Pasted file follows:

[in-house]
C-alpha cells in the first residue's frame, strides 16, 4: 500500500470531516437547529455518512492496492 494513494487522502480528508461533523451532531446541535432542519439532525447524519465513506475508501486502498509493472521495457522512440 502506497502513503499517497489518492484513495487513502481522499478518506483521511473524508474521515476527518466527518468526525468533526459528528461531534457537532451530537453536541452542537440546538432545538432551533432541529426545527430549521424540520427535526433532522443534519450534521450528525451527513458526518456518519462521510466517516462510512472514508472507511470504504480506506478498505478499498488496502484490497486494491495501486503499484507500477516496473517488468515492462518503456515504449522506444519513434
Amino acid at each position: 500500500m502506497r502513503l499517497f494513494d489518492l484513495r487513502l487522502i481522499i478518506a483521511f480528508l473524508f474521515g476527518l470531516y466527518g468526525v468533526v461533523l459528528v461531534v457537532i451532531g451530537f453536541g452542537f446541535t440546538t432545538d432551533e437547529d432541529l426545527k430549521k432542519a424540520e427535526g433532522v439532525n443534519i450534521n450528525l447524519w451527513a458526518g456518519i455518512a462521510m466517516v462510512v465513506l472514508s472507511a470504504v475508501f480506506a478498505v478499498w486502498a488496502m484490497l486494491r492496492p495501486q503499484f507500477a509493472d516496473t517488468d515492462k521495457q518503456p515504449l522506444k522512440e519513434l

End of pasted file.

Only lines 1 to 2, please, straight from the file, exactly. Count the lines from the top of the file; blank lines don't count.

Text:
[in-house]
C-alpha cells in the first residue's frame, strides 16, 4: 500500500470531516437547529455518512492496492 494513494487522502480528508461533523451532531446541535432542519439532525447524519465513506475508501486502498509493472521495457522512440 502506497502513503499517497489518492484513495487513502481522499478518506483521511473524508474521515476527518466527518468526525468533526459528528461531534457537532451530537453536541452542537440546538432545538432551533432541529426545527430549521424540520427535526433532522443534519450534521450528525451527513458526518456518519462521510466517516462510512472514508472507511470504504480506506478498505478499498488496502484490497486494491495501486503499484507500477516496473517488468515492462518503456515504449522506444519513434